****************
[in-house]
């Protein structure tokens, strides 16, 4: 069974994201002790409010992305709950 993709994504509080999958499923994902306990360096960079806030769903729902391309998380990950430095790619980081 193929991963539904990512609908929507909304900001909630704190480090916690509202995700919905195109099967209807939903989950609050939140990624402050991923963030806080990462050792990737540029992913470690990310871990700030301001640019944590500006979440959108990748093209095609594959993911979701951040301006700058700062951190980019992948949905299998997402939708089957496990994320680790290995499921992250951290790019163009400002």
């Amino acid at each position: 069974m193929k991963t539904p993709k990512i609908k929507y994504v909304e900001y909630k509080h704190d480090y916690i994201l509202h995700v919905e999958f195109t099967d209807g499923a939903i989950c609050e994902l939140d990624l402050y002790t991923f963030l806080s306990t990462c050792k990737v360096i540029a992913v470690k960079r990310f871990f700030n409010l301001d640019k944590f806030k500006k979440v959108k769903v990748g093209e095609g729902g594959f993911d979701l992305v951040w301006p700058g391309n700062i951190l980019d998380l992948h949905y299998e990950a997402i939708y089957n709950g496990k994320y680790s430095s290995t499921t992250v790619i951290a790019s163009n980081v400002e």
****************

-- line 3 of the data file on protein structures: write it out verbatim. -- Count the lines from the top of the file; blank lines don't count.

């Amino acid at each position: 069974m193929k991963t539904p993709k990512i609908k929507y994504v909304e900001y909630k509080h704190d480090y916690i994201l509202h995700v919905e999958f195109t099967d209807g499923a939903i989950c609050e994902l939140d990624l402050y002790t991923f963030l806080s306990t990462c050792k990737v360096i540029a992913v470690k960079r990310f871990f700030n409010l301001d640019k944590f806030k500006k979440v959108k769903v990748g093209e095609g729902g594959f993911d979701l992305v951040w301006p700058g391309n700062i951190l980019d998380l992948h949905y299998e990950a997402i939708y089957n709950g496990k994320y680790s430095s290995t499921t992250v790619i951290a790019s163009n980081v400002e």